The HUD-1 Settlement Statement
Shortly before closing on a new home, you will be given a Department of Housing and Urban Development Settlement Statement, also called the HUD-1. This is your final account of all of the costs and figures related to the deal. Many of the fees listed in the HUD-1 form would also have been included in the Good Faith Estimate (GFE) of mortgage costs that you would have received from your lender; however, the HUD-1 amounts are final.
You may find some of the HUD-1 figures are different from those in your GFE. This could be because third-party fees such as appraisal fees ended up being slightly different than originally estimated. However, if there are large discrepancies, or new fees that weren’t in the GFE, check with your lender to see if there’s a mistake that needs to be corrected.
Here’s a look at the main parts of the HUD-1 form. In each part, there is one column showing the buyer’s (or borrower’s) figures and another for the seller’s. We will concentrate on the buyer’s side.
Sections A through I (General Information)
The form starts with basic information about your loan, the buyer, seller, borrower, and the property.
Section J (Summary of Borrower’s Transaction)
Section J shows the gross totals of your costs, your credits, and the net amount you owe for your purchase. It lists the totals by category:
- 100. Gross Amount Due From Borrower: The amount you owe, consisting of the property purchase price, the fees or settlement charges, items such as appliances bought from the seller and payment of taxes the seller has prepaid. (Line 120 is total.)
- 200. Amounts Paid By Or In Behalf of Borrower: The amounts you have paid, such as your deposit, or financed, such as your mortgage or a mortgage you are assuming. It also includes any sums the seller owes you, such as unpaid taxes, utility costs or allowances for repairs. (Line 220 is total.)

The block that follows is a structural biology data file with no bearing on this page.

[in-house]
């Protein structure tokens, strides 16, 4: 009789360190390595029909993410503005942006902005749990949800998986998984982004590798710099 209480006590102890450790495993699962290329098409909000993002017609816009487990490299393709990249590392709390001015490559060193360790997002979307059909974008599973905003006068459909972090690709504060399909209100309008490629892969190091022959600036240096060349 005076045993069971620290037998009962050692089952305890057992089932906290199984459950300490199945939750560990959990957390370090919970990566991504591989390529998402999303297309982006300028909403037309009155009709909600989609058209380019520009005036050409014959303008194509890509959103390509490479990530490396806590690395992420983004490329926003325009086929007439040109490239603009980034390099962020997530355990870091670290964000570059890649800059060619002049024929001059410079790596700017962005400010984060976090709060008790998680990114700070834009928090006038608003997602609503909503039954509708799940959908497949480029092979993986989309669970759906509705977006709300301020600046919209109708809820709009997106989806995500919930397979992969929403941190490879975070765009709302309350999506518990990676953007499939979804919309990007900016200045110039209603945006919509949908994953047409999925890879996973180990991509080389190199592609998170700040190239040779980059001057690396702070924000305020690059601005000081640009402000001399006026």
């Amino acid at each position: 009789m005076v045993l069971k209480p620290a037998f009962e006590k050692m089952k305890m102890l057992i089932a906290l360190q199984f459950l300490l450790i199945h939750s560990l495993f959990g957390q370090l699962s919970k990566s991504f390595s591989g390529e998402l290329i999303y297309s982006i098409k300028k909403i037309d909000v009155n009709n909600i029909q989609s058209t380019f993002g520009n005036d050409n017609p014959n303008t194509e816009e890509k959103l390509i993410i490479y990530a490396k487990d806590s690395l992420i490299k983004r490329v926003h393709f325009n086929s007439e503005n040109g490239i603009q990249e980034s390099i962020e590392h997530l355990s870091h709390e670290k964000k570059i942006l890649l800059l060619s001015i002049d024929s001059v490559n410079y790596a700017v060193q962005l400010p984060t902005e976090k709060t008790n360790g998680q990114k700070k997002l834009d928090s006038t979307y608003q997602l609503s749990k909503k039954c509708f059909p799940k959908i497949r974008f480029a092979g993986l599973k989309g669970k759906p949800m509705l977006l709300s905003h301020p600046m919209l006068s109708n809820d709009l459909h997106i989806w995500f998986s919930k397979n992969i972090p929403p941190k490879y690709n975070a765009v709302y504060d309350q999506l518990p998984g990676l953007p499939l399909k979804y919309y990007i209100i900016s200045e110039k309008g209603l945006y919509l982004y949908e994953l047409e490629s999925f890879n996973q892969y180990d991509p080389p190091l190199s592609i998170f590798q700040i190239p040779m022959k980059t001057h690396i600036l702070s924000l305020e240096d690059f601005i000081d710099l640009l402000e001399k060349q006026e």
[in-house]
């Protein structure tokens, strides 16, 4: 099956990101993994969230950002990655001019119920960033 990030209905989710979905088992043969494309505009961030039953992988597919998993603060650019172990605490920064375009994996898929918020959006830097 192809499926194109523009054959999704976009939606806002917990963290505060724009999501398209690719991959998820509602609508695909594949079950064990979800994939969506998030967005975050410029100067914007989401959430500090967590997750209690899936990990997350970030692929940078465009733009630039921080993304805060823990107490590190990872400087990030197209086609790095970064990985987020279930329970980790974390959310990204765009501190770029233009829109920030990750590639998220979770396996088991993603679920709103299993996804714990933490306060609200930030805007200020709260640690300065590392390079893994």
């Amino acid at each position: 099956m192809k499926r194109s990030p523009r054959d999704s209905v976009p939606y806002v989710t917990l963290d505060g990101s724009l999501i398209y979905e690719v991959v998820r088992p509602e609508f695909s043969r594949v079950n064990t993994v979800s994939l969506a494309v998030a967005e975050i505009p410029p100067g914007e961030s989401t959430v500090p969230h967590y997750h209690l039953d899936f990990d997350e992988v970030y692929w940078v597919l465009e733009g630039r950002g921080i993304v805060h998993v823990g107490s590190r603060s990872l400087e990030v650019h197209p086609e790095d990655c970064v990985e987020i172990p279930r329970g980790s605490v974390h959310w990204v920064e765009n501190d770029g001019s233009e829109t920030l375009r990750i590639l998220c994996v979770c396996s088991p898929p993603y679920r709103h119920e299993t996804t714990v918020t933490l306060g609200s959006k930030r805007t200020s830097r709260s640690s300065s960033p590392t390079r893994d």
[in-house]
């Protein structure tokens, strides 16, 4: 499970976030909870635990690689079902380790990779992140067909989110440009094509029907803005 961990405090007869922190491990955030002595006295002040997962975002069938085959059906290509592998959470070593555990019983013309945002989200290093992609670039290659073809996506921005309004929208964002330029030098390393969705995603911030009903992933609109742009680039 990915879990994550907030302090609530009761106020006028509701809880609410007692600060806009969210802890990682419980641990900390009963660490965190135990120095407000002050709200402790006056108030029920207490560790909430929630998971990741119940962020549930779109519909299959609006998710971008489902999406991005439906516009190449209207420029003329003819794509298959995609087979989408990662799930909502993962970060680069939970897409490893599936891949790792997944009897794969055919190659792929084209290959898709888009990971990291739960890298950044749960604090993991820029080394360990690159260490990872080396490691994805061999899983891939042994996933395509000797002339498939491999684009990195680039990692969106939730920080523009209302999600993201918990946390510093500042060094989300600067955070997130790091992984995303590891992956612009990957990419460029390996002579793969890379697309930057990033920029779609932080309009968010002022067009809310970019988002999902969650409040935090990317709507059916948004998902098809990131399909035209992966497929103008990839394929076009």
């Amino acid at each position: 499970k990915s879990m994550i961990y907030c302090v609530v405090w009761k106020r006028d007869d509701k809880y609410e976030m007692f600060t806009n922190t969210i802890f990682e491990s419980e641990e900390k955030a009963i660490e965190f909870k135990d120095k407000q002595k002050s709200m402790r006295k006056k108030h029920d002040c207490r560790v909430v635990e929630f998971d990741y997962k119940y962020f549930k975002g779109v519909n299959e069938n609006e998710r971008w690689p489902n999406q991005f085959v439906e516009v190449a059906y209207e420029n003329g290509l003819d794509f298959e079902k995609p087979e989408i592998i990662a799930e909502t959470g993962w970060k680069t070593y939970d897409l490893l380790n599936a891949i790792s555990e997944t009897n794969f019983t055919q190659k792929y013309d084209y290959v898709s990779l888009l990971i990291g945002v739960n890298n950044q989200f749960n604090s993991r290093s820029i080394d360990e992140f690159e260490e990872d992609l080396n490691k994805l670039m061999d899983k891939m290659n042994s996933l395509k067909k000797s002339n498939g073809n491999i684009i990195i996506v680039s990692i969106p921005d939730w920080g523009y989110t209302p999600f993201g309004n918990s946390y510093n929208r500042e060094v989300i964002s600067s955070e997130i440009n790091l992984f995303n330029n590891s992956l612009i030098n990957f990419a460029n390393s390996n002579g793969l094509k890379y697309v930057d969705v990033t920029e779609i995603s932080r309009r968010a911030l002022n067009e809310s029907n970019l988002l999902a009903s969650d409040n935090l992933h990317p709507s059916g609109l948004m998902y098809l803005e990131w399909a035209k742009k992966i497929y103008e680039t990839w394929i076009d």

- 300. Cash at Settlement From/To Borrower: The actual amount of cash you must bring to the settlement, which consists of the gross amount from Line 120 minus your credits from Line 220. (Line 303 is total.)
Section K (Summary of Seller’s Transaction)
This column lists the gross amount due to the seller, along with any necessary adjustments for items such as taxes that the seller has paid in advance or left unpaid.
Section L (Settlement Charges)
Section L, on the second page of the form, shows all the specific costs for financing and processing of the transaction. It includes:
- 700. Total Sales/Broker’s Commission based on price: The commission charged by the real estate broker.
- 800. Items Payable In Connection With Loan: The loan origination fee, any discount points paid to reduce the mortgage rate, the appraisal fee and credit report fee, the application fee for mortgage insurance, and the assumption fee, if you’ve assumed an existing mortgage. Fees you’ve paid up front are marked P.O.C. (paid outside of closing) and will not be included in the total on Line 1400.
- 900. Items Required By Lender To Be Paid In Advance: The interest on the loan for the period before the first monthly payment, and the initial mortgage insurance and hazard or home insurance premiums (often covering the first year).
- 1000. Reserves Deposited With Lender: These are escrow items, which the lender holds to cover future expenses such as property taxes and annual assessments. In some cases, you may be asked to remit future hazard and mortgage premiums as escrow items. There is a maximum that can be charged.
- 1100. Title Charges: The costs of changing ownership of the property, such as the settlement or closing fee, title examination fee and attorney’s fee. If the fee is payable to a third party, such as the notary or attorney, it is indicated. If one agent performs more than one service, the fees may be lumped together on one line.
- 1200. Government Recording and Transfer Charges: City, county and state taxes or stamps needed to transfer ownership are listed here. The buyer often pays the deed and mortgage recording fees.
- 1300. Additional Settlement Charges: Items such as surveys, inspections for such things as pests and lead-based paint, and home warranties.
- 1400. Total Settlement Charges: The sum total of all of the above fees. The amount listed in the buyer’s (or borrower’s) column should be identical to the amount listed as “settlement charges to borrower” on page one, line 103, while the amount in the seller’s column should be the same as the “settlement charges to seller” on page one, line 502.
It’s important to read through the HUD-1 form carefully and determine that it’s complete and accurate. You and the settlement agent will then both sign it to authorize payment of the funds. Once that’s done, the home is yours.